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Sermon #5643

The Right Diagnosis

A Sermon on 2 Timothy 1:12


2 Timothy 1:12 ESV KJV
which is why I suffer as I do. But I am not ashamed, for I know whom I have believed, and I am convinced that he is able to guard until that day what has been entrusted to me. (ESV)

Sermon Description

The Gospel is what enables living well in the midst of difficulty. In this sermon on 2 Timothy 1:12, Dr. Martyn Lloyd-Jones poses these questions: what is the Gospel, and how does it impact the Christian? Paul’s main principle in this passage is that everything must be examined, including our lives, in the context of the whole collection of Scripture. Just as a doctor would want to address the root cause of an issue instead of merely trying to fix the symptom, so too, the Christian must look to Scripture and see the roots of the sin and seek to weed it out instead of attempting to merely fix the outward manifestations of the issue. Our framework for understanding this depends on our view of life. Dr. Lloyd-Jones contrasts the biblical view with the unbiblical, which is based on the principle that everything is constantly in flux and that life is a random accident. In contrast, God’s plan has a purpose and is not based on blind chance — it provides hope and rest, and best accounts for the condition of the world today. For Christians, this provides the hope and foundation needed to face difficult times.

Sermon Breakdown

  1. The sermon begins by posing the question of what life and the world are about. Dr. Lloyd-Jones presents two views: the non-biblical view that life is an accident and meaningless versus the biblical view that life has meaning and purpose under God.

  2. The non-biblical view cannot adequately explain the origin of life or the order and design in the universe. It suggests there is no ultimate purpose or meaning to life. This view leads to cynicism and despair.

  3. The biblical view is that God created the heavens and the earth. The Bible begins by declaring the existence of God, not arguing for it. God's existence can be seen in nature, reason, morality, and ontology. However, the ultimate proof is God's revelation of himself in history.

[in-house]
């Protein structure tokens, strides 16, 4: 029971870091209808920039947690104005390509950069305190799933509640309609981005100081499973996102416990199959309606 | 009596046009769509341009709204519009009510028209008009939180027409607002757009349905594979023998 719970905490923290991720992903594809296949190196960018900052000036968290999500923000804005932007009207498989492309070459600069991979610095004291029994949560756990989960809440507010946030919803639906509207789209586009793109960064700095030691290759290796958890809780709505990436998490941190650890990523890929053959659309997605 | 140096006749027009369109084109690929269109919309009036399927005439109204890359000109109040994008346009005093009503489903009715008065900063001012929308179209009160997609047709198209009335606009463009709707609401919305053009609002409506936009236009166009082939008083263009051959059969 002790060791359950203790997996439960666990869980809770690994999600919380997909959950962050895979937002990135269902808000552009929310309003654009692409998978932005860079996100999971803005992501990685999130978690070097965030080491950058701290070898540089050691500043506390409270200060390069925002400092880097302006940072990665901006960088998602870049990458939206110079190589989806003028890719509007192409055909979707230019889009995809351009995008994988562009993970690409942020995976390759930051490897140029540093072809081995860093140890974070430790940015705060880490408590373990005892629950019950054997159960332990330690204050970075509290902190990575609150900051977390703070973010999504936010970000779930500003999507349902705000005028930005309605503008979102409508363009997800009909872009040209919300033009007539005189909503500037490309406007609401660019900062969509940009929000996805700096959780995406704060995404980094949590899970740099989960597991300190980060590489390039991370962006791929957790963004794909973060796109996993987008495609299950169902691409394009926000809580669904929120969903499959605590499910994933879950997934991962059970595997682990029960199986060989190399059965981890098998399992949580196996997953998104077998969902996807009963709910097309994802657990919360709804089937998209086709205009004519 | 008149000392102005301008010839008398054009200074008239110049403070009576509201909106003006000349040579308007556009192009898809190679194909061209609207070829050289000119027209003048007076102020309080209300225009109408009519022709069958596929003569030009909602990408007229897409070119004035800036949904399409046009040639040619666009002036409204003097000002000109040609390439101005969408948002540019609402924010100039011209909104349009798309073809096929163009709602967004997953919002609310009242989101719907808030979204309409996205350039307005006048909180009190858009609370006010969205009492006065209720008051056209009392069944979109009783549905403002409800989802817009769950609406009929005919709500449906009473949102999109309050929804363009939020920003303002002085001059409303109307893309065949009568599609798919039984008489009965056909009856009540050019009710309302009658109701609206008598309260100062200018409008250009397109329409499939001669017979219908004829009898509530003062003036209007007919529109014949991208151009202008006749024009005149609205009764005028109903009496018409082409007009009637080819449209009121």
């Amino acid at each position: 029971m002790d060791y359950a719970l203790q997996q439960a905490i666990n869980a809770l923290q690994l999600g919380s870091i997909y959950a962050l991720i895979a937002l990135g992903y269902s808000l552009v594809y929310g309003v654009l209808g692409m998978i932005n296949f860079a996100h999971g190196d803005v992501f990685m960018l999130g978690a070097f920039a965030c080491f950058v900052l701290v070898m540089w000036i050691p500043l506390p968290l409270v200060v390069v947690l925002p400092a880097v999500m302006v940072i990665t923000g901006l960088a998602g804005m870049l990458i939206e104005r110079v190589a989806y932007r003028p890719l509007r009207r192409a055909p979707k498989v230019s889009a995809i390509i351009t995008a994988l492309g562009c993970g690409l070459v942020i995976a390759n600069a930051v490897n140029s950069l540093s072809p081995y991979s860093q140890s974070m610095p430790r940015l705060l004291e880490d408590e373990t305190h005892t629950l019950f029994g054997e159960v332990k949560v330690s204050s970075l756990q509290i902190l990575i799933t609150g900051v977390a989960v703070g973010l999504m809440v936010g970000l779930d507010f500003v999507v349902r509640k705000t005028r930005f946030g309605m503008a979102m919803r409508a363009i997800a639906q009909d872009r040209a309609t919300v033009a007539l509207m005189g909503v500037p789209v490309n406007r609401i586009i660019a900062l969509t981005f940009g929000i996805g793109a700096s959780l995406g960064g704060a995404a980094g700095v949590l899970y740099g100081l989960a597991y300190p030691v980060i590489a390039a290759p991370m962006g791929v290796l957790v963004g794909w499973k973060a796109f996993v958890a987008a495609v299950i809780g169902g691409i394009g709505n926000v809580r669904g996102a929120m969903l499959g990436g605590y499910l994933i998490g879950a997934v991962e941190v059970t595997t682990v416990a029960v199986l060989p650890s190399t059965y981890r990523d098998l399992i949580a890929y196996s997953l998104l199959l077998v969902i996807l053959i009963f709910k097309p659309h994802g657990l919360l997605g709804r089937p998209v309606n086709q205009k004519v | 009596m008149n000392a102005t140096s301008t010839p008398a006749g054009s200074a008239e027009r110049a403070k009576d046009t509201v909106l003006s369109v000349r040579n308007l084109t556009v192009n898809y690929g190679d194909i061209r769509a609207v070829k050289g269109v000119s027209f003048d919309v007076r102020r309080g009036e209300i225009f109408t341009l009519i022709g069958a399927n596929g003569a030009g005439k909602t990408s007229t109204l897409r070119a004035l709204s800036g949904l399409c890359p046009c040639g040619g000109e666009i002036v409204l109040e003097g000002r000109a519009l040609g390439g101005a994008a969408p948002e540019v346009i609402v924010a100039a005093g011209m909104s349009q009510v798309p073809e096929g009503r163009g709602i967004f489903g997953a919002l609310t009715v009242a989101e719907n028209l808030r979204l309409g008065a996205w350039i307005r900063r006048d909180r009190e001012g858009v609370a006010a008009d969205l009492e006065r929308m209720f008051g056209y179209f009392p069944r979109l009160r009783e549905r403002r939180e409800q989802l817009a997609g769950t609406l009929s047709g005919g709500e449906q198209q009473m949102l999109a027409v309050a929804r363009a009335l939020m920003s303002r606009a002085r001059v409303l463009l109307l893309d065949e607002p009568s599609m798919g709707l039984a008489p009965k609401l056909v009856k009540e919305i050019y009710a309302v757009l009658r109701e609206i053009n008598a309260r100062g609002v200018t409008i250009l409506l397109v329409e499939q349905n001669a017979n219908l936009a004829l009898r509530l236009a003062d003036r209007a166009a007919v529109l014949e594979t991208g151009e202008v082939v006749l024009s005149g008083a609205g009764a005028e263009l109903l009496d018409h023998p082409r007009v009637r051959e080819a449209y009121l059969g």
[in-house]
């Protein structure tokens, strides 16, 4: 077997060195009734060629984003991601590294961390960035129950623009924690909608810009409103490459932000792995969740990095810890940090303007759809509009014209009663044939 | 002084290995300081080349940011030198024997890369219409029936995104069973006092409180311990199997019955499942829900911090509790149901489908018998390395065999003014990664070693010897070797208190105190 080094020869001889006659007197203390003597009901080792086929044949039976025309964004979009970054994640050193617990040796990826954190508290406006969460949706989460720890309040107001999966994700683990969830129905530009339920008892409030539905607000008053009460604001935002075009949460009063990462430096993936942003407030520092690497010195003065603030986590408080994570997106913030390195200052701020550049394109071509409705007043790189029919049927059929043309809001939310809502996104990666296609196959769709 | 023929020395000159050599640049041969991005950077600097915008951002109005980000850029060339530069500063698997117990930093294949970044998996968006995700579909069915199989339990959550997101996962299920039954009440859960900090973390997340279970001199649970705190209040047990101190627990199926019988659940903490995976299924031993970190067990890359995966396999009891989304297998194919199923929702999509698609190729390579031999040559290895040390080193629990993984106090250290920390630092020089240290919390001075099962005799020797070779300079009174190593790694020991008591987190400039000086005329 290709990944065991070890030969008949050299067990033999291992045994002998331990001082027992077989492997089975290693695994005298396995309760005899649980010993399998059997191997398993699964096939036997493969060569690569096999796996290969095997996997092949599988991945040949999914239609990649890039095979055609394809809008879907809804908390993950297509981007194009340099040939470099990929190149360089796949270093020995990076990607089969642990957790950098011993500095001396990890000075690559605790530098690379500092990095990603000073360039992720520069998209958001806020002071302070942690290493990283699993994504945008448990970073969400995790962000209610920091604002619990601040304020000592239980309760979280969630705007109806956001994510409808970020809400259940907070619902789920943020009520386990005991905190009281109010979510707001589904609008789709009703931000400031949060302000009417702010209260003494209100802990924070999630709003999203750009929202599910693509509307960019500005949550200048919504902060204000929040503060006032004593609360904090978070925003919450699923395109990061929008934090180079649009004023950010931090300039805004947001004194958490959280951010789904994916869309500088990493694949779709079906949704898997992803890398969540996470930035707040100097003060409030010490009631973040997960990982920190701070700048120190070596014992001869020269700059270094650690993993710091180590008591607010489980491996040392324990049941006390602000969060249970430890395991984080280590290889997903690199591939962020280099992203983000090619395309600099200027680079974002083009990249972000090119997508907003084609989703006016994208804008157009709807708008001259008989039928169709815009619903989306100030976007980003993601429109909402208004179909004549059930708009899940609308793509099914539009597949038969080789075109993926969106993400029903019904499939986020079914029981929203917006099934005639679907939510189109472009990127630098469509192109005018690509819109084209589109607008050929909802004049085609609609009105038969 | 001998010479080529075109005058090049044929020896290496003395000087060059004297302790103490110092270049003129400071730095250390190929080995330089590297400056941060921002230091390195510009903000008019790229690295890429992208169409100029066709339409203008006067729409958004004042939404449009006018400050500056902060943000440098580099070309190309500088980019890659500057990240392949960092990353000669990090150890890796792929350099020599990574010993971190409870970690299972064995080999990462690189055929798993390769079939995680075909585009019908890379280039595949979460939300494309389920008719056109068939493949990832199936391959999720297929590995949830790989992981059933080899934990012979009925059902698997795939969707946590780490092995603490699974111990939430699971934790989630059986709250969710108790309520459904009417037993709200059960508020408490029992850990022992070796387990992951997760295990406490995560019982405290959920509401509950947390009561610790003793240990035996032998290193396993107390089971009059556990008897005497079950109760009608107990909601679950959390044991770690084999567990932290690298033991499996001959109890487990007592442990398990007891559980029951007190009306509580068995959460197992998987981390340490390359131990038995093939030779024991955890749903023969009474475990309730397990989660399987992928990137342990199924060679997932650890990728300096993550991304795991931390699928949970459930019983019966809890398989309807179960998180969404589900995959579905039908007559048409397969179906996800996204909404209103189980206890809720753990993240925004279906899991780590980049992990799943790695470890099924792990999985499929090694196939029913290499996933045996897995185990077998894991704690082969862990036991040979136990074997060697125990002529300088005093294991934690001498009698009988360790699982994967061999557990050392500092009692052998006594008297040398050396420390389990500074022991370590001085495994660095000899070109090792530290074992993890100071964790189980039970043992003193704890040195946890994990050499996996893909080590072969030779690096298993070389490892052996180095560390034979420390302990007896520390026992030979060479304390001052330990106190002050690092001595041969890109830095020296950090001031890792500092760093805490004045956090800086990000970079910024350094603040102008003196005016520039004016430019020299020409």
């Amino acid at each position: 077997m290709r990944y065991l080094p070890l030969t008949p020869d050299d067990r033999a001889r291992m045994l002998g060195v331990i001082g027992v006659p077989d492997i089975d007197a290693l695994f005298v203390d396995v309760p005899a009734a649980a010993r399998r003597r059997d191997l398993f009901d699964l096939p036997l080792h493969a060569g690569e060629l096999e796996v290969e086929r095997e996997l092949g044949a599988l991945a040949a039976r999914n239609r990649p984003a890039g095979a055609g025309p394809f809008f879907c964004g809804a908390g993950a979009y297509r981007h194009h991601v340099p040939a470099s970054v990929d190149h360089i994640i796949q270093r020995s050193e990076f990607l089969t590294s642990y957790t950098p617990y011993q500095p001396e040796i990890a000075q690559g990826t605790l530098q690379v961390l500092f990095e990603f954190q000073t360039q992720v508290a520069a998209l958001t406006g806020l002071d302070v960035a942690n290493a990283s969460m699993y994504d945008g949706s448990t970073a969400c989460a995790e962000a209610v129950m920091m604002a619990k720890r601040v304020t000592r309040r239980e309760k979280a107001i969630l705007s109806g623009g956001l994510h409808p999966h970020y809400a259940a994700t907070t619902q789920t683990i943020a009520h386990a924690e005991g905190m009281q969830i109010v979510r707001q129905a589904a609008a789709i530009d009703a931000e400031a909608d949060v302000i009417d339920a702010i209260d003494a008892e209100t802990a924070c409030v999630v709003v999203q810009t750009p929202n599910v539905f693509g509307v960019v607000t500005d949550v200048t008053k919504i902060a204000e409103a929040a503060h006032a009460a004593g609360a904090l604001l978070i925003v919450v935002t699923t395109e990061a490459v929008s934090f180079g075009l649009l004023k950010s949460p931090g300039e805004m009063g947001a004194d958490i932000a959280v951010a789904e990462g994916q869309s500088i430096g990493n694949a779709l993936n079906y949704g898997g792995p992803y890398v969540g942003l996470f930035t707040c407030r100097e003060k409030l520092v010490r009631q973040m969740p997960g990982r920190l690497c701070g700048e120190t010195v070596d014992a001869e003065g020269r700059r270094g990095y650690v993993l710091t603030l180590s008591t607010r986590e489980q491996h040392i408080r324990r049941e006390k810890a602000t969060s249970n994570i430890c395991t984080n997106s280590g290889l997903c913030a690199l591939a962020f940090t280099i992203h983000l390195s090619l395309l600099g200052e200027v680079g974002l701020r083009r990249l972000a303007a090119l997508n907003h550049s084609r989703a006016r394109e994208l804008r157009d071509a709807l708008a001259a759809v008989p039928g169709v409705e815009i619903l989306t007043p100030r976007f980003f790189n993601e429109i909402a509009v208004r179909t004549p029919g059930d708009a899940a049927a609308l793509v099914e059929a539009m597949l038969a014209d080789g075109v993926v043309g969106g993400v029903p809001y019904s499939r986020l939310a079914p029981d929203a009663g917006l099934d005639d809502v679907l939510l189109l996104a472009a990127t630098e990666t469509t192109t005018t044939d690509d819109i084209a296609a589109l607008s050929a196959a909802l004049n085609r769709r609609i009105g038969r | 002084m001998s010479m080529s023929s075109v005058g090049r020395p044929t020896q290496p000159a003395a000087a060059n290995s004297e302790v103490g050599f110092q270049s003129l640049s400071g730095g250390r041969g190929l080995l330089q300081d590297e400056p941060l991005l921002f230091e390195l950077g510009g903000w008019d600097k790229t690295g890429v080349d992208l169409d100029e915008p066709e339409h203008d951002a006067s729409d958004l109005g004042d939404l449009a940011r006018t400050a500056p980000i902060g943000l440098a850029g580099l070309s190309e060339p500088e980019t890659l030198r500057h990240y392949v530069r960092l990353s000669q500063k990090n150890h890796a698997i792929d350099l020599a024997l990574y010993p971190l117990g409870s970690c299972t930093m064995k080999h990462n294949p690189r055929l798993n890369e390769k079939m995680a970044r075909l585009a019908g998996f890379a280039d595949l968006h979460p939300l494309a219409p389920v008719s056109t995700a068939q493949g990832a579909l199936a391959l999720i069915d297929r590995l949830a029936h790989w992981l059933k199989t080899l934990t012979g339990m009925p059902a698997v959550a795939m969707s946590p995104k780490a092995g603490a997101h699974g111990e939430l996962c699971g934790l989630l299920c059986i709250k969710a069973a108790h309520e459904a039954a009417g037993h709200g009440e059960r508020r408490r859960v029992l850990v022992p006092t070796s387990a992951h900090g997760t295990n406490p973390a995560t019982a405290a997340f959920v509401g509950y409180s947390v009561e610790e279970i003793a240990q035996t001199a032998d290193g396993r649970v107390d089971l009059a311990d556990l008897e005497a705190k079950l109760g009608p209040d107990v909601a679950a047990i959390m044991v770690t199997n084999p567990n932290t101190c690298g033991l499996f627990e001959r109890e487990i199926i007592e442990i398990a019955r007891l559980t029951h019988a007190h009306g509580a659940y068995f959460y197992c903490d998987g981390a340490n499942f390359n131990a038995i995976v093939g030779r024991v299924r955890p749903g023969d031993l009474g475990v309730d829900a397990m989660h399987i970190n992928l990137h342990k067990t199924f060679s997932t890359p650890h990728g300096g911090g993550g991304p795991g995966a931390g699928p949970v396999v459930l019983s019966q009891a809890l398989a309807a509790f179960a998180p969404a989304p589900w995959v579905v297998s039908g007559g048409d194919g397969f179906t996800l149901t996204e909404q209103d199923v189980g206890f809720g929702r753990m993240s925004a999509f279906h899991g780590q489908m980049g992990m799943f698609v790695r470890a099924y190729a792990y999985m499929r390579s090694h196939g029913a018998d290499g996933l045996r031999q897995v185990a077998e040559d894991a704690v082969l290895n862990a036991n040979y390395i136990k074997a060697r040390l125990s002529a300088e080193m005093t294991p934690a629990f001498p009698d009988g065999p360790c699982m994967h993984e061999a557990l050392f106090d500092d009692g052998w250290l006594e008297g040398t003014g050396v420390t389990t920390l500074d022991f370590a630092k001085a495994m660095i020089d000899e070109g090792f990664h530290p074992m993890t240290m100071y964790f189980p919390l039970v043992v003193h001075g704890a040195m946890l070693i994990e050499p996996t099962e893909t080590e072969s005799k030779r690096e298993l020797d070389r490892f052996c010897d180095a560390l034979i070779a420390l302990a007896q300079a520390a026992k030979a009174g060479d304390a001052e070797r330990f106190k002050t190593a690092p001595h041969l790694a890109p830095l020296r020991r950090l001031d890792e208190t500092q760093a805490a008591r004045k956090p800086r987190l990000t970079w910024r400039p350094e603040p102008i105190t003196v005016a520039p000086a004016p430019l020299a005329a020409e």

4. The Bible teaches that God is triune: Father, Son, and Holy Spirit. God is eternal, glorious, holy, just, powerful, wise, loving, merciful, and compassionate. He has a plan and purpose for creation.

  5. God created a perfect world, but sin and evil entered through the fall of Satan and man's rebellion. This explains the imperfection and suffering in the world. However, God did not abandon the world. He is still in control and working out His purposes.

  6. God called Abraham and made a nation of Israel to influence the world. God revealed His character and power through Israel's history. God also gave prophecies of the future through Israel.

  7. There are two types of history: the history of man's actions and the history of God's interventions. God's interventions culminate in the sending of Jesus Christ to save the world.

  8. God will ultimately end history and the world, not man. The gospel provides the only hope and meaning in life. To understand life's problems, one must start with God and believe in the whole gospel.

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Dr. Martyn Lloyd-Jones

Dr. Martyn Lloyd-Jones (1899-1981) was a Welsh evangelical minister who preached and taught in the Reformed tradition. His principal ministry was at Westminster Chapel, in central London, from 1939-1968, where he delivered multi-year expositions on books of the bible such as Romans, Ephesians and the Gospel of John. In addition to the MLJ Trust’s collection of 1,600 of these sermons in audio format, most of these great sermon series are available in book form (including a 14 volume collection of the Romans sermons), as are other series such as "Spiritual Depression", "Studies in the Sermon on the Mount" and "Great Biblical Doctrines". He is considered by many evangelical leaders today to be an authority on biblical truth and the sufficiency of Scripture.